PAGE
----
One interesting note is that it will now be easier for everyone to get the best possible sound from the Sonos Era 100, because there's a new type of TruePlay tuning coming for it. Sonos is calling this 'Quick Tuning', and it's still done from the Sonos app, but unlike regular TruePlay tuning, it can be done from Android as well as iOS. In this new tuning mode, a sound is played, and the mics in the Era 100 listen to the sound, and tune for the room accordingly.
Sonos says that this is more effective than the 'Auto TruePlay' tuning in the Sonos Move, but not quite as effective than the classic TruePlay tuning where you wave an iPhone around the room.
I didn't get the chance to hear the Sonos Era 100 play sound over the line-in or Bluetooth, but Sonos did clarify that as long as the Era 100 speaker is playing, anything that's plugged into it can be shared across other Sonos speakers, so you could take sound from one of the best turntables into the kitchen.
Sonos also said that the Bluetooth version is 5.0 at launch, but that it will be upgraded to 5.2 in the future, which opens up the possibility of high-quality Bluetooth LE Audio support, but the company didn't confirm that.
You can also connect an adapter to the Era 100 that adds an Ethernet connection, as well as a USB-C connection that can be used as a digital line-in – but the adapter comes separately.
Hands-on Sonos Era 100 review: Home theater specs
The main market for the Era 100 is people wanting small footprint wireless speakers. But just like the Sonos One, the Era 100 can be used in a home theater configuration, adding surround sound for the Sonos Ray, Sonos Beam or Sonos Arc, though I didn't get to try this.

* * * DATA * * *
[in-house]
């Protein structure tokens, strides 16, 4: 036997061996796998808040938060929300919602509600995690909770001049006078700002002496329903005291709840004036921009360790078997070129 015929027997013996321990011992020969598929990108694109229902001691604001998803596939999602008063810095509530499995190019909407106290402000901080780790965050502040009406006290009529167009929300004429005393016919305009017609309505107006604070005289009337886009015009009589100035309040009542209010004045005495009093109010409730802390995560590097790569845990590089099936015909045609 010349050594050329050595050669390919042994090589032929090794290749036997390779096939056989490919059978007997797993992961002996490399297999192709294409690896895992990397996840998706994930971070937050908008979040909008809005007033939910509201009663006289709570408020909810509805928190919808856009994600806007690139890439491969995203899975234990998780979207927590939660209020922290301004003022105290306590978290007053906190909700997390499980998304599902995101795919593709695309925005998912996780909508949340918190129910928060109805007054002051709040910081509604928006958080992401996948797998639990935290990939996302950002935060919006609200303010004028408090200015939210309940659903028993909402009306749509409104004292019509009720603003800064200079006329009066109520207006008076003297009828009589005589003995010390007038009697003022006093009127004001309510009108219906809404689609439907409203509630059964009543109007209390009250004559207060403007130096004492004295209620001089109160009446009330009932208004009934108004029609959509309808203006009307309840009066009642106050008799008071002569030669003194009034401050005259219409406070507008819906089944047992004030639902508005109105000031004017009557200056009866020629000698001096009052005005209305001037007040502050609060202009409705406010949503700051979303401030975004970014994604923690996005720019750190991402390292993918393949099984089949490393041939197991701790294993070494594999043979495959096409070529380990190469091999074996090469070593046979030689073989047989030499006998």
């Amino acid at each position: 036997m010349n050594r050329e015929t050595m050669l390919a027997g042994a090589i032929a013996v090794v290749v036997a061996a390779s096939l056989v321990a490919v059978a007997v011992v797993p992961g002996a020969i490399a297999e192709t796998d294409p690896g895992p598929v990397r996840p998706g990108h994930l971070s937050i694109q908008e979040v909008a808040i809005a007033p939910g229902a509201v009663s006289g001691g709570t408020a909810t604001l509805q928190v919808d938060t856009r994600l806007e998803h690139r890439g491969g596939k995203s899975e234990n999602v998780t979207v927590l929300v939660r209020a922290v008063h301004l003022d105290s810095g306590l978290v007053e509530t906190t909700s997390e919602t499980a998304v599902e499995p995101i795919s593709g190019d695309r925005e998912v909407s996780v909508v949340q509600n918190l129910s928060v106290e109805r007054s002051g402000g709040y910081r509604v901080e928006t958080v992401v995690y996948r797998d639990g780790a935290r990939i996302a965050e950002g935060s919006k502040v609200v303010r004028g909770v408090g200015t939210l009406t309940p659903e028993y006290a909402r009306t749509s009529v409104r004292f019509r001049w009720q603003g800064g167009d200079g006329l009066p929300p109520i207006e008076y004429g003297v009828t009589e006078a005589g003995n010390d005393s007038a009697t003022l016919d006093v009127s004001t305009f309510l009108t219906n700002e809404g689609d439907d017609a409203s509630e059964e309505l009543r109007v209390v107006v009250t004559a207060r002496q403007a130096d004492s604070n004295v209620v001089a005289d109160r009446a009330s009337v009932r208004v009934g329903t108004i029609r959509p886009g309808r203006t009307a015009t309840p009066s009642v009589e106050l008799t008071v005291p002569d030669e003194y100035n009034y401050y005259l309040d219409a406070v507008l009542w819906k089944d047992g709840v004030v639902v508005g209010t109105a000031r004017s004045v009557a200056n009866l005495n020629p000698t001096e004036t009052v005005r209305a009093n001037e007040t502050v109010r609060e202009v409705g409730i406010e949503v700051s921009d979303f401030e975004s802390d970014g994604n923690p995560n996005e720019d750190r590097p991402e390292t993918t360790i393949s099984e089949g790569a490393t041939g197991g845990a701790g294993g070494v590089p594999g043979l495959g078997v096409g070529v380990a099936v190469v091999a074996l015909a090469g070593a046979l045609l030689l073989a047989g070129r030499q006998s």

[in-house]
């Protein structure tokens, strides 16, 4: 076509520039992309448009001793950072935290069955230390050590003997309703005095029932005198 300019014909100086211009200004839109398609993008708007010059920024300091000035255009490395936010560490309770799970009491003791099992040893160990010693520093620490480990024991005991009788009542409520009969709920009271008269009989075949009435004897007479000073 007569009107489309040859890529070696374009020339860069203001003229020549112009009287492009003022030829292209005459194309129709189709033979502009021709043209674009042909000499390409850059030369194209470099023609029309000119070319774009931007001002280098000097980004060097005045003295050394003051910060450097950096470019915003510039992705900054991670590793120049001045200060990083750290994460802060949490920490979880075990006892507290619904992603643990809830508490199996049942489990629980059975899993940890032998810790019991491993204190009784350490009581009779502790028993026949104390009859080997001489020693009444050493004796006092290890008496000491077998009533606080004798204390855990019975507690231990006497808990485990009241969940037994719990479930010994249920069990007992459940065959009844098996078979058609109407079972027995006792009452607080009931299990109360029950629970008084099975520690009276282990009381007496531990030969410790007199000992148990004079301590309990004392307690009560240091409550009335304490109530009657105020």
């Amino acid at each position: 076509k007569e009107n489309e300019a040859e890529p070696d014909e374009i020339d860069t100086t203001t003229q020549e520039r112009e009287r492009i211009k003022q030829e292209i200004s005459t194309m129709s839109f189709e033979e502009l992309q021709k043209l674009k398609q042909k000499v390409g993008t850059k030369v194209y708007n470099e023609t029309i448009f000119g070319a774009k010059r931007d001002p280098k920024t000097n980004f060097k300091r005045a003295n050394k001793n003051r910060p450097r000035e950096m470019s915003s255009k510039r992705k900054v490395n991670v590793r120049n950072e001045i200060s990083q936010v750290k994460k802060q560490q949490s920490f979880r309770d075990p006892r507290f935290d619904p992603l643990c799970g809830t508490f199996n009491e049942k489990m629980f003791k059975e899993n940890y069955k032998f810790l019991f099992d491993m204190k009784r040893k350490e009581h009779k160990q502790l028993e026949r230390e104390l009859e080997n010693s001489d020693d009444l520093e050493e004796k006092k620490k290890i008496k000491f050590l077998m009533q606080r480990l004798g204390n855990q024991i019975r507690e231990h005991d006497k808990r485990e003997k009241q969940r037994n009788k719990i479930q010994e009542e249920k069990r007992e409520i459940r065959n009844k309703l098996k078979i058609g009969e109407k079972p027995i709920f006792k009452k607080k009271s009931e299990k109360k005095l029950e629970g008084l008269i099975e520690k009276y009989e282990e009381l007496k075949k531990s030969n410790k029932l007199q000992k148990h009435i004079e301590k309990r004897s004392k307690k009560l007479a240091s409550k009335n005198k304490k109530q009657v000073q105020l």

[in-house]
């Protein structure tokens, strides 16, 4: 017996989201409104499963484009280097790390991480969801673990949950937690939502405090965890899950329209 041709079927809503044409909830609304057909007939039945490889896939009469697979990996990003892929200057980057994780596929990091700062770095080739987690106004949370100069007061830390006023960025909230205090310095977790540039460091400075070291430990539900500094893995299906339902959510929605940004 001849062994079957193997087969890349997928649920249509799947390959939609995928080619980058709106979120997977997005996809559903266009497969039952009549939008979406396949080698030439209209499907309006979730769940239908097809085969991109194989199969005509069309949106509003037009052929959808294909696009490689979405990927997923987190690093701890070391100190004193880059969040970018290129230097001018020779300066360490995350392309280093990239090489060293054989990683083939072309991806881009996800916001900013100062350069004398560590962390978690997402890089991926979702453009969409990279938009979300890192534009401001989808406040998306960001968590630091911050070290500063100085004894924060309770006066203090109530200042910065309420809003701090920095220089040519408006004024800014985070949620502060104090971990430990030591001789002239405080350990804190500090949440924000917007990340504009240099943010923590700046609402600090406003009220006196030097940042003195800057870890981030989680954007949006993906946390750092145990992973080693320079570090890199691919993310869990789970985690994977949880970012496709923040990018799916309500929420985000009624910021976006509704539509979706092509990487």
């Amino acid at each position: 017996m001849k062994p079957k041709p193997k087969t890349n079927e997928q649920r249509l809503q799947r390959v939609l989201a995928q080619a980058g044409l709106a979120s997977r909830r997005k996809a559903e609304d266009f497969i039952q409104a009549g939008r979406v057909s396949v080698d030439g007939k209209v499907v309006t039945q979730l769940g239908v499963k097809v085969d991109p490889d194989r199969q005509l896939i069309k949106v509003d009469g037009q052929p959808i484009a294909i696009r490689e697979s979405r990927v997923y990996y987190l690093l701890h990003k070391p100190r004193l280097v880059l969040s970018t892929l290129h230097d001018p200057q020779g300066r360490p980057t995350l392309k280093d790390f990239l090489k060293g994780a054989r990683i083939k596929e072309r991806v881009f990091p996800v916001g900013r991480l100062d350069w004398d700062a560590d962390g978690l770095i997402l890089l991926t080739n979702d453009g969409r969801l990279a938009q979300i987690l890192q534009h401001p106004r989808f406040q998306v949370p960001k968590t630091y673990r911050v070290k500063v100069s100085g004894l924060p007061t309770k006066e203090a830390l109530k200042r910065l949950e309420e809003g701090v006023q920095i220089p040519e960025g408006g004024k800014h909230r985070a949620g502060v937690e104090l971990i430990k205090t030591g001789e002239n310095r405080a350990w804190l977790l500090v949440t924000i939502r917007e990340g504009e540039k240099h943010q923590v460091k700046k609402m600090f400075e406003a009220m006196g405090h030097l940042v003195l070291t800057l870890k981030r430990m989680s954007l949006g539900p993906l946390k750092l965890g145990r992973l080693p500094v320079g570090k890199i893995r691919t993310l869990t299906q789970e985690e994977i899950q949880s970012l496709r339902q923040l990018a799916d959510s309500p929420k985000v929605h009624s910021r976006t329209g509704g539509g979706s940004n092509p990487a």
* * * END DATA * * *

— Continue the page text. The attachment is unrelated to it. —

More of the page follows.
With two angled drivers, I hoped that the Sonos Era 100 would be able to add more surround-sound channels to a Sonos home theater setup, pushing things to 7.1.2, instead of the 5.1.2 you get currently from a Sonos soundbar with rear speakers. But that's not the case – Sonos says that Era 100 speakers act as mono units when in home theater mode, so you're still getting 5.1.2. (Adding two Sonos Era 300 units in home theater mode does upgrade the setup to 7.1.4 when used with Sonos Arc.)
I have hope that Sonos is being a little shy here, and there will still be a better steering effect for side and rear sounds from the Era 100 – when I tried the Era 300 in home theater mode, I found that you could easily think it added more than two extra channels. But only a full test will reveal that.
Other tweaks to know in the Sonos Era 100's construction are that it's now made from 40%-50% recycled plastic on average, that it draws much less power when idle than the Sonos One, and that it's also been designed to be easily disassembled and repaired.
Hands-on Sonos Era 100 review: Early conclusion
I'm really excited about the Sonos Era 100 overall – a lot of the features look like my personal checklist for what I wanted to see from it. But I'm disappointed that it's become less affordable, especially since the cheaper Sonos One SL isn't sticking around, but the more expensive Sonos Five is. Hopefully there will be a Sonos Era 100 SL in the future to bring the price down a little.
Perhaps Sonos thinks that most people would be satisfied with the Sonos Roam if they want a Sonos speaker under $200 / £200, and it may well be right – but that wouldn't have been the case for me.
Which is not to say that the Era 100 doesn't seem like it'll be worth its price, especially since it's more flexible – it's clearly going to be one of the best Sonos speakers yet. It's just a shame for it to move out of more people's reach.